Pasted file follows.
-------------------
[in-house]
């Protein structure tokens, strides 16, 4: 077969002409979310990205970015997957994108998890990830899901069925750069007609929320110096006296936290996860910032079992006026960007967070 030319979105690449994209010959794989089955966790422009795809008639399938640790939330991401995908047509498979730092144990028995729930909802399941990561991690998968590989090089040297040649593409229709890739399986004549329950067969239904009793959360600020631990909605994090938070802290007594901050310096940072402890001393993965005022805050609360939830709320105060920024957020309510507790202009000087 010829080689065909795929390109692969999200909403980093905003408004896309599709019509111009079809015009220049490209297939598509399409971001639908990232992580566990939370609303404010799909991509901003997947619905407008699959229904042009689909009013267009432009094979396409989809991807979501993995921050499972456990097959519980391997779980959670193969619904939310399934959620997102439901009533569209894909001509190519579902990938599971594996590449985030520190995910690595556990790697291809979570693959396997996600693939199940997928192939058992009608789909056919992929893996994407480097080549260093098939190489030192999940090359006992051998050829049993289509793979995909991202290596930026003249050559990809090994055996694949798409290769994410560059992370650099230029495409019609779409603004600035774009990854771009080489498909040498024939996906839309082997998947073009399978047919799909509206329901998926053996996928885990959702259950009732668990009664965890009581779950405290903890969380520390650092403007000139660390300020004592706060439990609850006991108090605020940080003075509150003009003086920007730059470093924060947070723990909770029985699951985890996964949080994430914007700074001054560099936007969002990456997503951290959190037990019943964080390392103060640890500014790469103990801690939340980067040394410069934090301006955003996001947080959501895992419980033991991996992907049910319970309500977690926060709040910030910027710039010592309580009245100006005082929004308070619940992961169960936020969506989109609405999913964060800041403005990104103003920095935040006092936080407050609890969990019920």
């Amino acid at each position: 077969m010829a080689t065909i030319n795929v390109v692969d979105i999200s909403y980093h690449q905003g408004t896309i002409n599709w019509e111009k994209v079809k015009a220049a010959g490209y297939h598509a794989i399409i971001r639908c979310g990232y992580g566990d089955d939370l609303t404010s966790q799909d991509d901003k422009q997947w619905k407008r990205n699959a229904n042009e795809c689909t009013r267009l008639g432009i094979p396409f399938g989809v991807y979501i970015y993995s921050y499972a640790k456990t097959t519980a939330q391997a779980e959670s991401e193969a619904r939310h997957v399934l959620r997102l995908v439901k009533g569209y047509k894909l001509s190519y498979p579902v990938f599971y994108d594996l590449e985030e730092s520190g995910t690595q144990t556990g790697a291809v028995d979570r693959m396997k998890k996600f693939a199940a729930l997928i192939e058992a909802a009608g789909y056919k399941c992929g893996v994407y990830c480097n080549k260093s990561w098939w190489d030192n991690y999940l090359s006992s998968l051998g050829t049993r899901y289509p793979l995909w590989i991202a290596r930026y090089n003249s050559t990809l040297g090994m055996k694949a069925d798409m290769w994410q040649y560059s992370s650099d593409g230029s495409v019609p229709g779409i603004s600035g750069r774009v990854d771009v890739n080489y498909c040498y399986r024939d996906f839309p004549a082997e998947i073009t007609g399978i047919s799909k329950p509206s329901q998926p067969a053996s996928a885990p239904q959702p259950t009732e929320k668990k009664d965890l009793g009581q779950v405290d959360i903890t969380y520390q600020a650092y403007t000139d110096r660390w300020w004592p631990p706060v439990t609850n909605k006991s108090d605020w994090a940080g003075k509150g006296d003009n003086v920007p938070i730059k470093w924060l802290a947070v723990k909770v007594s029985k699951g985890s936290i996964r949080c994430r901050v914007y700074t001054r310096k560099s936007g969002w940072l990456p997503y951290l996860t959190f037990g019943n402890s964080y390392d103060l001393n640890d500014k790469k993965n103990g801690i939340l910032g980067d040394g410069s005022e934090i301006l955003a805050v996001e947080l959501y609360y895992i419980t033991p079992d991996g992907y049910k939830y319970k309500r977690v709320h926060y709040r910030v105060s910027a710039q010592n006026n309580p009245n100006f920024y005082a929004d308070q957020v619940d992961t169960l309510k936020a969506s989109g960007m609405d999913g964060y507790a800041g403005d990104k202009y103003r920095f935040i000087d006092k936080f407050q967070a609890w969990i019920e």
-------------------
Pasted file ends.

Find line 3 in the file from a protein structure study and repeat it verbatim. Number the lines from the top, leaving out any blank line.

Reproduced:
């Amino acid at each position: 077969m010829a080689t065909i030319n795929v390109v692969d979105i999200s909403y980093h690449q905003g408004t896309i002409n599709w019509e111009k994209v079809k015009a220049a010959g490209y297939h598509a794989i399409i971001r639908c979310g990232y992580g566990d089955d939370l609303t404010s966790q799909d991509d901003k422009q997947w619905k407008r990205n699959a229904n042009e795809c689909t009013r267009l008639g432009i094979p396409f399938g989809v991807y979501i970015y993995s921050y499972a640790k456990t097959t519980a939330q391997a779980e959670s991401e193969a619904r939310h997957v399934l959620r997102l995908v439901k009533g569209y047509k894909l001509s190519y498979p579902v990938f599971y994108d594996l590449e985030e730092s520190g995910t690595q144990t556990g790697a291809v028995d979570r693959m396997k998890k996600f693939a199940a729930l997928i192939e058992a909802a009608g789909y056919k399941c992929g893996v994407y990830c480097n080549k260093s990561w098939w190489d030192n991690y999940l090359s006992s998968l051998g050829t049993r899901y289509p793979l995909w590989i991202a290596r930026y090089n003249s050559t990809l040297g090994m055996k694949a069925d798409m290769w994410q040649y560059s992370s650099d593409g230029s495409v019609p229709g779409i603004s600035g750069r774009v990854d771009v890739n080489y498909c040498y399986r024939d996906f839309p004549a082997e998947i073009t007609g399978i047919s799909k329950p509206s329901q998926p067969a053996s996928a885990p239904q959702p259950t009732e929320k668990k009664d965890l009793g009581q779950v405290d959360i903890t969380y520390q600020a650092y403007t000139d110096r660390w300020w004592p631990p706060v439990t609850n909605k006991s108090d605020w994090a940080g003075k509150g006296d003009n003086v920007p938070i730059k470093w924060l802290a947070v723990k909770v007594s029985k699951g985890s936290i996964r949080c994430r901050v914007y700074t001054r310096k560099s936007g969002w940072l990456p997503y951290l996860t959190f037990g019943n402890s964080y390392d103060l001393n640890d500014k790469k993965n103990g801690i939340l910032g980067d040394g410069s005022e934090i301006l955003a805050v996001e947080l959501y609360y895992i419980t033991p079992d991996g992907y049910k939830y319970k309500r977690v709320h926060y709040r910030v105060s910027a710039q010592n006026n309580p009245n100006f920024y005082a929004d308070q957020v619940d992961t169960l309510k936020a969506s989109g960007m609405d999913g964060y507790a800041g403005d990104k202009y103003r920095f935040i000087d006092k936080f407050q967070a609890w969990i019920e």